Investors of all stripes are trying to handicap the outcome of the US presidential election, now only 35 days away. Every day we are bombarded with articles advising us how to prepare for a potential Biden presidency, protect portfolios in the event of a contested election, or take advantage of stocks that are sure to “rocket higher” if Trump wins. But this flood of advice misses the bigger point, and only serves to contribute to the anxiety and skittishness of market participants thoroughly confused by everything that has already happened in 2020.
The history of election-season markets is for them to display a bold sense of confidence through the midyear, and then gradually decline as election day approaches and apprehension builds over the outcome. This year seems to be playing out according to this seasonal tendency, and recent indications imply that the downtrend into election day may be more pronounced than usual.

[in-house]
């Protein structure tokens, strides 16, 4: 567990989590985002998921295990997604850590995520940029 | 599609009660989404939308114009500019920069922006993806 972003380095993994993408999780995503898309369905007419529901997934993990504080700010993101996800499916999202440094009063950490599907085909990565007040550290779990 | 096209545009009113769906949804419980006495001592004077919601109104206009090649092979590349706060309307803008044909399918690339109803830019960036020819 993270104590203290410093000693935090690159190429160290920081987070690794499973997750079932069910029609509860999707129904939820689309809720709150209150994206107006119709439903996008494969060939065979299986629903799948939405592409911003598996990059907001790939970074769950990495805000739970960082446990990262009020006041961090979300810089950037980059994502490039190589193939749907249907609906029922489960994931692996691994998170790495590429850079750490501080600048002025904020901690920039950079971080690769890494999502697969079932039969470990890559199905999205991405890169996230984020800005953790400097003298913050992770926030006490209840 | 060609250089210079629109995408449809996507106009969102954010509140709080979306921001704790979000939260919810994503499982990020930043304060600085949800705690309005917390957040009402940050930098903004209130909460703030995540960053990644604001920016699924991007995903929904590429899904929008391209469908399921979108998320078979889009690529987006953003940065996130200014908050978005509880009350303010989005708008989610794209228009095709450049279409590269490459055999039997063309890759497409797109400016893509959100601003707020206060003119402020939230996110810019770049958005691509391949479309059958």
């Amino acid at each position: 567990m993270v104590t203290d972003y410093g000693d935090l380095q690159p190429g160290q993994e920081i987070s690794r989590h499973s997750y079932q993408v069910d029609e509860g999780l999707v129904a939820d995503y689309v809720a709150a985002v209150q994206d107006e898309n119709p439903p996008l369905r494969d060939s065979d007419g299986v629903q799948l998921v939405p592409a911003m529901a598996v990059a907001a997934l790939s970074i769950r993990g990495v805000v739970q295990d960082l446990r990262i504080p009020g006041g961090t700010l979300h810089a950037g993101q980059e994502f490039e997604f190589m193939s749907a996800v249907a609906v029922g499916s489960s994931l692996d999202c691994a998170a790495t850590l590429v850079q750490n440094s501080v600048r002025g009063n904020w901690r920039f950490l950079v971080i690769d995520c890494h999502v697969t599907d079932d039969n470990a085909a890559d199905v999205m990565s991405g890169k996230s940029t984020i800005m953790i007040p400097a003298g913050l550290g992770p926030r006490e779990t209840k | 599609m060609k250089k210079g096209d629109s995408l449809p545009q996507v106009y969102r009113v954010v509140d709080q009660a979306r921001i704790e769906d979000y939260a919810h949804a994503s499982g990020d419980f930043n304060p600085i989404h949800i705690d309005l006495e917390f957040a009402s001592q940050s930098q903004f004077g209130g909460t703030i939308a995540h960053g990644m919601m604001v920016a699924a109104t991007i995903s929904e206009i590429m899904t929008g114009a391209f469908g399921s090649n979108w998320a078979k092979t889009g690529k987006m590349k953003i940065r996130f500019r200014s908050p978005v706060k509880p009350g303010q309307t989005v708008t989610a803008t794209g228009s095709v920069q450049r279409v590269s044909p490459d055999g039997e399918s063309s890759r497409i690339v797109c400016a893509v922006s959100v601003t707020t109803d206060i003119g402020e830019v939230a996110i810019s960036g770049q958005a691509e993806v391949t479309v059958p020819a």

The support of this view is found in recent bearish signals in two key long-term indicators. First, the NYSE advance/decline (A/D) line has given a sell signal for the week ended September 25. The A/D line measures the cumulative difference in the number of stocks going up in price on a given day minus the number going down in price. It has a distinct advantage over the well-known indexes. Unlike the bias introduced by the weighting schemes of the popular indexes, which are weighted by company market capitalization, the A/D line gives each stock a single “vote” in the tally. Thus, this equally-weighted format allows investors to better understand what is going on under the surface of the market, without the distortions brought about by the movements of the largest stocks (e.g. Apple, Microsoft, or Amazon). In sustainable uptrends, the A/D line will be rising, as the popular large stocks and lesser known ones rise together. But down trends in the A/D line, and especially bear confirmed signals such as we have today, indicate that the vast majority of stocks are closing lower in price day after day. In Wall Street’s parlance, the “generals” are leading, but the “soldiers” are not following.